A Utah playwright is about to achieve a rare feat. Here’s how you can watch.

Playing with language and employing dry wit are the common threads in Melissa Leilani Larson’s plays.

One play puts a spin on Shakespeare’s “Macbeth.” Another is a version of a much-adapted Jane Austen classic. A third is a drawing-room comedy set in the Victorian era.

The common thread is that they’re all written by Utah playwright Melissa Leilani Larson — and all three will be produced on Utah stages in the next few months.

All three — “Gin Mummy,” “Bitter Lemon” and “Pride and Prejudice” — are period works that are a far cry from her 2022 work “Mestiza, or Mixed,” a modern story inspired by her own upbringing to a Filipina mother and a white father.

What the three plays have in common, Larson said, is something the playwright says is evident in all her work: Playing with language.

“I still feel like I am able to do this thing with language, with these characters who sound a particular way,” Larson said. “They use words and phrases that I like to use across all of my plays. If I tried to make it sound like Shakespeare, the play would not be done.”

Also, she said, “There’s a very dry wit in all three of them. There are very similar ways that jokes happen, in all three shows, that is very particular to me.”

The scheduling of the three plays, Larson said, is “a very lucky coincidence,” though she added that she also has productions happening out of state.

“Theater takes a really long time to plan, and a lot of stuff [has] to be in place pretty far in advance,” she said.

Victorian humor, and a mummy

“Gin Mummy” — which is scheduled to debut Friday and run through March 9 by Utah Valley University Theatre at the Noorda Center’s Student Theatre in Orem — is described as a drawing-room comedy about a rich young woman in Victorian England who “comes to terms with what she wants and what her family expects on the night of her engagement party.” Oh, and there’s a mummy involved.

The play, she said, is similar to “Mestiza, or Mixed” not in setting but in the playwright’s effort to be vulnerable.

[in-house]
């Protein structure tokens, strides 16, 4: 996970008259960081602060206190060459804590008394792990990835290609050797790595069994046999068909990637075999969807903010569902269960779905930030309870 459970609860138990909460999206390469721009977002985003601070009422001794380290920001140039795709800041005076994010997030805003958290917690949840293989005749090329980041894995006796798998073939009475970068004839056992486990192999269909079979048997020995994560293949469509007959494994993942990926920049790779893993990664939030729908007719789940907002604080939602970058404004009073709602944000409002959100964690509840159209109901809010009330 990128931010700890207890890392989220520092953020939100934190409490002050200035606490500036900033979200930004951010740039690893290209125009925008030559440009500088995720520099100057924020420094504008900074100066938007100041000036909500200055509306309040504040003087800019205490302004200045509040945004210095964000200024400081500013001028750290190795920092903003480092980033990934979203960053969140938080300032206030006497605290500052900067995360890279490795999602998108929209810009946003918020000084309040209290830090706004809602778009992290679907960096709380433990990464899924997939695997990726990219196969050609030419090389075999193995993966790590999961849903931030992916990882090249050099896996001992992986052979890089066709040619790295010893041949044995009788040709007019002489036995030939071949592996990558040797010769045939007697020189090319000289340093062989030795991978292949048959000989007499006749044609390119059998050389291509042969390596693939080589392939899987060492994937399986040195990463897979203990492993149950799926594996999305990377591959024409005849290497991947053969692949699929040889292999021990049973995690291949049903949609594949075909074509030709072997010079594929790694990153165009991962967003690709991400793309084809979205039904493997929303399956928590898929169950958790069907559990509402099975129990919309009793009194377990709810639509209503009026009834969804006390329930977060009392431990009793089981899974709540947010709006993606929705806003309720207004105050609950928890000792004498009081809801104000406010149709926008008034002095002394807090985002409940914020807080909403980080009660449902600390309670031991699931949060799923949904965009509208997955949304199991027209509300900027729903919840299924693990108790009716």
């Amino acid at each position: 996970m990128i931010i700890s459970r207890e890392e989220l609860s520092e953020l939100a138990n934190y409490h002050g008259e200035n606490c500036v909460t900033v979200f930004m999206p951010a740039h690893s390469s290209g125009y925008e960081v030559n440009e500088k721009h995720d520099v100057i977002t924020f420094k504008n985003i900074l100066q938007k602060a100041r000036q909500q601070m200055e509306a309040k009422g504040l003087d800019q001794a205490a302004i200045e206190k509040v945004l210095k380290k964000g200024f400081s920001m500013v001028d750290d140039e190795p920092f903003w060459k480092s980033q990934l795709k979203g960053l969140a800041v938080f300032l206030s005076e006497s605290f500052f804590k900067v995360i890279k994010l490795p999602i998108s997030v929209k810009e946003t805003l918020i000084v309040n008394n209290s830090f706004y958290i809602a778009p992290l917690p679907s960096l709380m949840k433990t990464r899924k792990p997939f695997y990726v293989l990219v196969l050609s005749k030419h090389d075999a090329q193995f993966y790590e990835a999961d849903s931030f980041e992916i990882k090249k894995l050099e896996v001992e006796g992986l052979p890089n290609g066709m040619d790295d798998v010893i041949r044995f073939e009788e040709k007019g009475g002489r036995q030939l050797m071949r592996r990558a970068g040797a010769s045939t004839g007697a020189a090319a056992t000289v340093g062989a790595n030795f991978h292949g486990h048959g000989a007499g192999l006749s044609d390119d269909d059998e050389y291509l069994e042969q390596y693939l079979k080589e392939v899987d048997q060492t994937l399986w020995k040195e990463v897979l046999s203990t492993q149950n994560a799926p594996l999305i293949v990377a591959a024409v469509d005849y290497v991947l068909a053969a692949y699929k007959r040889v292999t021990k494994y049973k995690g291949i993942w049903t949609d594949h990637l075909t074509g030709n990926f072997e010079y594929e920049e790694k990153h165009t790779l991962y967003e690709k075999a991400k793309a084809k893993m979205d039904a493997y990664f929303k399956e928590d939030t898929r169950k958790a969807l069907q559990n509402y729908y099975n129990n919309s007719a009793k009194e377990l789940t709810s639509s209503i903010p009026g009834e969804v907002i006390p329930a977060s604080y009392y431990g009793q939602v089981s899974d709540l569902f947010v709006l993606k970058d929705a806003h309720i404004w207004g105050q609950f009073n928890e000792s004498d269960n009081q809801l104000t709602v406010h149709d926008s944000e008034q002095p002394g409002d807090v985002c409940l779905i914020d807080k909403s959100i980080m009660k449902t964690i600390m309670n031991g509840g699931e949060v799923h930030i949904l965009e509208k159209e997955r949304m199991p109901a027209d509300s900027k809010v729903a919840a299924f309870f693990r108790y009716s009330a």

“Gin Mummy’s” origins, Larson said, go back to grad school, when she took a special topics class in comedy — where she wrote one of the scenes of the play.

“It was years and years and years before I let myself believe that I could be funny,” she said. “But I also didn’t know what to do with it after that, and I didn’t trust myself. I didn’t really think I could achieve the ambition that I had for myself with the play.”

Larson sat on the play for years, she said, but did some readings during the COVID-19 pandemic over Zoom with actor friends from across the country. “They were, like, ‘We want the mummy play,’” she said. She figured out what to do with the play, she said, and forced herself to get it written.

“I don’t think I could have done it 10 years ago, the way that I can do it now, because I am a better writer and I’m more experienced,” Larson said.

Rethinking Lady MacDuff

“Bitter Lemon” — which Plan-B Theatre is producing, April 11-28, at the Rose Wagner Performing Arts Center’s Studio Theatre — has its own interesting origin story.

It started when one of Larson’s friends, Jordan Long, gave her an assignment at the Creekside Theatre Fest in Cedar Hills in 2019. The task: Write a play for two actors, with no rehearsals or directing.

“We hand them the script in a sealed envelope, so it’s basically a reading but the actors are discovering the characters and the story along with the audience,” Larson said.